Within hours of the gas attack on the Syrian town of Khan Sheikhoun, the conspiracy mongers were out in force.
They claimed that nothing had happened and the whole incident had been a stunt, or perhaps the town had gassed itself in a bizarre act of self-immolation, or someone – anyone – was responsible for the atrocity other than Bashar al-Assad’s regime.
This episode last April showed the convergence of two scourges of our age: the use of chemical weapons and the proliferation of fake news designed to hide the guilty.
There is only one rightful response to this pernicious combination. The international community must be able to uncover the truth by means of independent inquiry, empowered not only to say whether chemical weapons were employed but by whom.
And it is that vital power to attribute responsibility for chemical attacks in Syria that British diplomacy has just helped to restore.
Our efforts became necessary because of what followed the Khan Sheikhoun attack. In October 2017, a joint investigation by the United Nations and the Organisation for the Prohibition of Chemical Weapons (OPCW) found that one of Assad’s military aircraft had dropped a bomb laden with sarin nerve gas on Khan Sheikhoun (contrary to the energetic outpourings of the conspiracy theorists).
This was the fourth time this joint investigation had named the Assad regime as responsible for chemical weapon attacks in Syria. The terrorists of Daesh were held culpable for two other incidents.
But Russia chose to respond by protecting Assad and vetoing the renewal of this investigation in the Security Council last November. We then entered a period when the OPCW’s experts were able to investigate chemical attacks in Syria, provided they did not say who was responsible.
They were effectively asked to indulge a fiction whereby chemical weapons might descend from the sky of their own volition, without any agent or perpetrator. It was as if a vow of omerta had to surround the identity of the guilty party.
The OPCW reported that chemical weapons had been used twice more in Syria – in the towns of Lataminah in March 2017 and Saraqib in February this year. But they did not identify the perpetrator.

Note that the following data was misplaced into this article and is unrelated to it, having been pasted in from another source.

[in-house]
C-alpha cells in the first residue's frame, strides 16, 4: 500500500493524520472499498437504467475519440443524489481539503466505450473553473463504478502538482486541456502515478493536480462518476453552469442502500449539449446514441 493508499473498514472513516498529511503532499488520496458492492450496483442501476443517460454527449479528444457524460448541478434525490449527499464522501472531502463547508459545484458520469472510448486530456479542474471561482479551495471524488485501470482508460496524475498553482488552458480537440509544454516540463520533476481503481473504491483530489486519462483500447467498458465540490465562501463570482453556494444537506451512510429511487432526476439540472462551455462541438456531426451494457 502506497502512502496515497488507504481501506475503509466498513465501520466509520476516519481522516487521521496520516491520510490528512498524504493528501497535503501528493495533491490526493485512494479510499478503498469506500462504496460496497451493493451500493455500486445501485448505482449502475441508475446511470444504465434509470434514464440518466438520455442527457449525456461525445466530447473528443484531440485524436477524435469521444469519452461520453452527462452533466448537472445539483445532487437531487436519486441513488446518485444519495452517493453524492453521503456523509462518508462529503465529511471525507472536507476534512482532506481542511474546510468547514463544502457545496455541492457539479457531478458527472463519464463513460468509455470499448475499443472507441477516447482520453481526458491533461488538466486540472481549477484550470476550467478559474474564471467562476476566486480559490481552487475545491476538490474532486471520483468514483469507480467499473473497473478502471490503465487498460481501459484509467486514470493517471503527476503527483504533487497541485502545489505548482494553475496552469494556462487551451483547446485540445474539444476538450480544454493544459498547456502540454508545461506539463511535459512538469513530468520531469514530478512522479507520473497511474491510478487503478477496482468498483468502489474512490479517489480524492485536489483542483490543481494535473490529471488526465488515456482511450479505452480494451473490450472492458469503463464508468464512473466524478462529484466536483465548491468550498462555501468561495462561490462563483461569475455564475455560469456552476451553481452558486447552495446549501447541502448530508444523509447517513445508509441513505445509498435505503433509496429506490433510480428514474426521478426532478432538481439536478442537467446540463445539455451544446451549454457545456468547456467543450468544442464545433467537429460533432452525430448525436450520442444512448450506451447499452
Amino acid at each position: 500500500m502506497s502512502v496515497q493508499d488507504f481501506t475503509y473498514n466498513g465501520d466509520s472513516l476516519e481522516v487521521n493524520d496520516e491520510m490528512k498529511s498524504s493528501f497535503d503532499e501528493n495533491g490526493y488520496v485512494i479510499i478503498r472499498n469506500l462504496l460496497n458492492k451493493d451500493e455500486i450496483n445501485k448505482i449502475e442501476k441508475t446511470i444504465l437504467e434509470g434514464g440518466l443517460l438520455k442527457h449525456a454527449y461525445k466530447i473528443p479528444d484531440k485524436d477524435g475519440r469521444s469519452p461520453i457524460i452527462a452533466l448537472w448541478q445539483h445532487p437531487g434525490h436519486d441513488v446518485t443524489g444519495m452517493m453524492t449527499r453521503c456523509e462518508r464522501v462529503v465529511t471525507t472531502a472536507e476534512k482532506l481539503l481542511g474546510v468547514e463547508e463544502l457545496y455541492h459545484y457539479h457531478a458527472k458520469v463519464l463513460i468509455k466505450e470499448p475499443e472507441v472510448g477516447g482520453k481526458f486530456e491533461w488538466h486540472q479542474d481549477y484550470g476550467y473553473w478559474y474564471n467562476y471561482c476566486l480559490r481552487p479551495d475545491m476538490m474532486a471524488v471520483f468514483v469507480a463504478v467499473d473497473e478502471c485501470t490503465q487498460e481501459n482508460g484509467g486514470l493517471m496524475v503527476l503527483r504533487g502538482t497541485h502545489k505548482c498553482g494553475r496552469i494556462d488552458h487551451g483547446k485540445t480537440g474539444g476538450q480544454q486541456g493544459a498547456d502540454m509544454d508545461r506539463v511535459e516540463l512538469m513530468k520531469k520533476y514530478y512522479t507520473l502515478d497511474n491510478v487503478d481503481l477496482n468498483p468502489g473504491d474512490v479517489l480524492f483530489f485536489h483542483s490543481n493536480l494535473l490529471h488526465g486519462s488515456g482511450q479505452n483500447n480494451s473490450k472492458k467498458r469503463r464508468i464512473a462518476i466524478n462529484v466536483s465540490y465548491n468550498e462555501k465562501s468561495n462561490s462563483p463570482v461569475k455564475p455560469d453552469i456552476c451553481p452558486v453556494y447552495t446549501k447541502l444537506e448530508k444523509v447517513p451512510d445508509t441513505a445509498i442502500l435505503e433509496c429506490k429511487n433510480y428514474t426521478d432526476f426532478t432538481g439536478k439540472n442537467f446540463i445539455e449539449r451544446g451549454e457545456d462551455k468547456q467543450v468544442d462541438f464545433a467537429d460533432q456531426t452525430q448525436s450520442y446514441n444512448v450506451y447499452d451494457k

I sensed that a new and profoundly damaging taboo was slowly emerging, a taboo that applied not to the use of chemical weapons but to naming whoever was responsible. It was as if the real offence was not killing people with poison gas, but daring to identify the perpetrator of such wickedness.
Hence the importance of the change that was achieved this week. On Wednesday, a special conference of states parties to the Chemical Weapons Convention adopted a British-drafted “Decision” to allow the OPCW to make full use of its powers to attribute responsibility for chemical attacks in Syria.
If you had joined me in The Hague, you would have shared my pride in the British diplomats who were lobbying scores of countries, convincing the waverers and countering the frantic efforts of Russia and Iran to scupper the plan.
Our network of embassies threw itself into this campaign, working alongside countries across the world. I spent much of the day meeting or calling dozens of my counterparts. In the end, our proposal carried the day by 82 votes to 24 – a better result than we had dared hope.
Thanks in no small measure to British diplomacy, the OPCW will be able to answer all the vital questions about any future incident: what happened when and where – and who was responsible.
We are placing the taboo back where it belongs: over the singular horror of using chemical weapons. If any such attacks happen again, there will once more be international investigators empowered to discover the culprit. You can be proud of the British diplomats who did so much to bring this about.